A thoroughly reliable pink for summer – or anytime.
From €11.40, $13.57, 14.90 Swiss francs, £14.95
Like the first cuckoo in spring, the first rosé of summer is much anticipated, heralding the longer days and sunnier skies of the warmest months. Typically, it is a wet and cold day in London as I write, so this week's Provençal rosé will have to be transportative rather than complementary: imagine the sky stained pink over the ocean as the sun dips below the horizon while you recline on your Sunseeker, glass in hand...
Among the nine rosés I sampled at a tasting organised by London retailers Lea & Sandeman in March, the 2018 vintage of MIP* Made in Provence Classic was by far the best option for its quality at the price. Made from 60% Cinsault, 20% Syrah and 20% Grenache, it epitomises the style: pale coral in colour, with pure redcurrant and strawberry fruit flavours, smooth texture, moderate acidity and satisfying persistence. There is nothing unusual about how it is made, nor any notable marketing angle – instead, it is a rock-solid example of a rightfully popular style.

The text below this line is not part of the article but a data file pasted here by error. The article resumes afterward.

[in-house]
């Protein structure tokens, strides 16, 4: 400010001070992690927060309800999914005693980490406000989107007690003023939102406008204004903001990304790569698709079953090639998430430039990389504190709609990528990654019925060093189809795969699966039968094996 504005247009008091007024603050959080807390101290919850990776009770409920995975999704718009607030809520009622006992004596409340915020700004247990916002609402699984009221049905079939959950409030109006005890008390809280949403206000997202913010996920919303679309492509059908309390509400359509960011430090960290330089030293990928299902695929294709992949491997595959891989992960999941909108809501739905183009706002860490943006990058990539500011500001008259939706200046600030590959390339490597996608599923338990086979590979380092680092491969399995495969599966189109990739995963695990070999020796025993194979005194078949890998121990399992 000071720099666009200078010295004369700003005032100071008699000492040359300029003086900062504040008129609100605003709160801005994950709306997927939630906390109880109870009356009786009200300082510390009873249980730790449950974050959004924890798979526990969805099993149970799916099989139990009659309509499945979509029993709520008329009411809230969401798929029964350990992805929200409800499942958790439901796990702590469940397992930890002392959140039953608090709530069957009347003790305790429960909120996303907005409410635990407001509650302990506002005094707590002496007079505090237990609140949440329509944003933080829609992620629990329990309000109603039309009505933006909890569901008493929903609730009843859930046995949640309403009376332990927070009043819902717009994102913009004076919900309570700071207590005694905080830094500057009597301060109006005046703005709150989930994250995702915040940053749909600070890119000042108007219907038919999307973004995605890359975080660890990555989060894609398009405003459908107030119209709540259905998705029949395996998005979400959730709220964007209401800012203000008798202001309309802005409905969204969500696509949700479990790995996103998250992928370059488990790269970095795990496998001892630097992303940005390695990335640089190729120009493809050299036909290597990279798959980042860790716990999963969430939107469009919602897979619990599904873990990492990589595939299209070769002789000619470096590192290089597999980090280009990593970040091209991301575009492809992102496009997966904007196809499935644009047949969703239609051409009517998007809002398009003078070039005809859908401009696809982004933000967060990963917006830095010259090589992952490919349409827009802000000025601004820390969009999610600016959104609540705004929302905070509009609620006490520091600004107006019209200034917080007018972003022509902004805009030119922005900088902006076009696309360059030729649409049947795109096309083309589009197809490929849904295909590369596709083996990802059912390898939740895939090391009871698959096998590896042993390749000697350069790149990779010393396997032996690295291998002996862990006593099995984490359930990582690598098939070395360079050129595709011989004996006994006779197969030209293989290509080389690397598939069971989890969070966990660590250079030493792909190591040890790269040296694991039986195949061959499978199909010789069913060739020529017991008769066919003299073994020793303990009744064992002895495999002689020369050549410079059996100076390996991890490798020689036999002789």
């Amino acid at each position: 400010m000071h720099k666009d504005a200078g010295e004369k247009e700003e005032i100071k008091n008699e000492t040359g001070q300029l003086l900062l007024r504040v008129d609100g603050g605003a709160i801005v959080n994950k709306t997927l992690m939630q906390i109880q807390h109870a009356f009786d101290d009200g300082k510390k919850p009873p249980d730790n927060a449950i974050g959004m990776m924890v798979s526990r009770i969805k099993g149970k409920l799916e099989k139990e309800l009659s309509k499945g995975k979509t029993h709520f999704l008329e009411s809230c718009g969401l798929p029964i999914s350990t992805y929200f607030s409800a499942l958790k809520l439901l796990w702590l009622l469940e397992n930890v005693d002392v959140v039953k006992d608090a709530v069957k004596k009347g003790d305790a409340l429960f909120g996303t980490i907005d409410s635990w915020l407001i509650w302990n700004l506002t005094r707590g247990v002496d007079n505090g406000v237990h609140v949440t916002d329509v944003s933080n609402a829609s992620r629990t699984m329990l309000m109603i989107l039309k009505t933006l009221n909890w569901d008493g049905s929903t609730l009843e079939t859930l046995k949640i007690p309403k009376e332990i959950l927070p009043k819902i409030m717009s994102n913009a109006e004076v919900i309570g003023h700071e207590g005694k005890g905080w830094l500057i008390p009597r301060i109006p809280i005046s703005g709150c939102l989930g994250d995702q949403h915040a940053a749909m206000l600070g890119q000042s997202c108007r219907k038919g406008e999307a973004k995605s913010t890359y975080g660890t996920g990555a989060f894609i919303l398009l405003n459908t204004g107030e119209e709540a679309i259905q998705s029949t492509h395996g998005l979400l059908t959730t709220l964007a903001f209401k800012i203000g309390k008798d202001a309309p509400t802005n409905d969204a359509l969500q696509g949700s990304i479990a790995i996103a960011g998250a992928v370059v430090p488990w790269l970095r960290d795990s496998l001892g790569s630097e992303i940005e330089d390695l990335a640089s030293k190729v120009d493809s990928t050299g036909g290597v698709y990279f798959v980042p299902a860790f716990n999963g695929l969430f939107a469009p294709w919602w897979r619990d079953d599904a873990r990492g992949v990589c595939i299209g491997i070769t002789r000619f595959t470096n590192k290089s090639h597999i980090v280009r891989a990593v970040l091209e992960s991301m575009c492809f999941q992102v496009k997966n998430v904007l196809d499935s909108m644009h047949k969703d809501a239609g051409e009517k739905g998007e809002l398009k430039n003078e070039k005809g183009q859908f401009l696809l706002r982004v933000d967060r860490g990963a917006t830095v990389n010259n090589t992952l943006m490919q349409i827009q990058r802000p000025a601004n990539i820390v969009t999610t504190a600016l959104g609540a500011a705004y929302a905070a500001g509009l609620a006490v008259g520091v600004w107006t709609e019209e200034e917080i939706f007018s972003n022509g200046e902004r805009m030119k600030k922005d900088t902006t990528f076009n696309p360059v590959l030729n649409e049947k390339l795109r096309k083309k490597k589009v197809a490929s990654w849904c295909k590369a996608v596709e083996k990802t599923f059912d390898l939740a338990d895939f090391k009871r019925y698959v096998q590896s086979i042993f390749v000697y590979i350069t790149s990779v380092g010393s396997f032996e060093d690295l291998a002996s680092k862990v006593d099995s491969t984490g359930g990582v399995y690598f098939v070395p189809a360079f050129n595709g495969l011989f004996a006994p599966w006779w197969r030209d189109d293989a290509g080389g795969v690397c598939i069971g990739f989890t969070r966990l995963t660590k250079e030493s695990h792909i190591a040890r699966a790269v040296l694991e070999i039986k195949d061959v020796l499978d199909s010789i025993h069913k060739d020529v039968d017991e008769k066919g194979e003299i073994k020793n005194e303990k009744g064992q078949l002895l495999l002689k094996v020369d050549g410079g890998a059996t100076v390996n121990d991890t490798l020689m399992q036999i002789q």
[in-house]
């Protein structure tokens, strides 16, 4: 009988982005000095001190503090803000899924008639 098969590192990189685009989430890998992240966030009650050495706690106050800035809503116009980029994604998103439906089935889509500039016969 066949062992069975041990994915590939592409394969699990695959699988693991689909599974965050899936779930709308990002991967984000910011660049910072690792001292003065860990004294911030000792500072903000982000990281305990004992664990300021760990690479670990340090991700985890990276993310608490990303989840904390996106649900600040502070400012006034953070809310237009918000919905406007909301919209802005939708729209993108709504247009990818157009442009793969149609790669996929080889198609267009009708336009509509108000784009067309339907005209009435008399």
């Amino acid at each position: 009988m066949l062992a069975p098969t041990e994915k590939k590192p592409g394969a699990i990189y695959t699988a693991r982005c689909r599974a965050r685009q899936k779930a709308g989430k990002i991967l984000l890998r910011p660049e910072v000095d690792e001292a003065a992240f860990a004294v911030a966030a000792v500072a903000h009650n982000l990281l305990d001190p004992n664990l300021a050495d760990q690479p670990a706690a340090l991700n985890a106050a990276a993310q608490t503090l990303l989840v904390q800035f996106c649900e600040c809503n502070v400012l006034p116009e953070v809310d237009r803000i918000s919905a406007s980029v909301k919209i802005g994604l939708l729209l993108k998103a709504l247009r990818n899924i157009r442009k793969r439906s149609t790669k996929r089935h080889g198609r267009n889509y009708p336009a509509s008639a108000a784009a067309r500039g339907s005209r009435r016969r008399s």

This is no mean feat. In an increasingly competitive marketplace, it must be tempting to make tweaks to stand out among the crowd (see, for example, Tam's article about some truly awful examples of rosé packaging), and a certain degree of courage is needed to stick with the same formula. But when the results are this good, that courage is rewarded. Too often, pale rosé can be insipid or, at the other end of the scale, overwhelmed with show-off oak or try-hard leesy texture. The function of good rosé is to deliver unassuming red-fruit flavour with soft acidity that is just as happy being sipped by itself as it is accompanying barbecued meats or green salads. The point of drinking rosé in summer is not so much food matching as mood matching.
As a category, Provence rosé may not be the best bargain around, but MIP* Made in Provence Classic is one of the best and most reliable of them, especially at the case price of £13.50 per bottle from Lea & Sandeman. After all, surely there will be at least 12 sunny days this summer, won't there? And if you're entertaining, it also comes in magnum and jeroboam formats.
The Made in Provence brand was previously produced under the name Ste Lucie. The producers and vineyards haven't changed, but from the 2018 vintage onwards it is branded Domaine des Diables. (Meanwhile, the Ste Lucie domaine has been passed on to the son of the current owner, who is now producing his own range of wines.) Wine-Searcher lists stockists in Switzerland, France, Netherlands, Spain, Germany, the UK and New York state.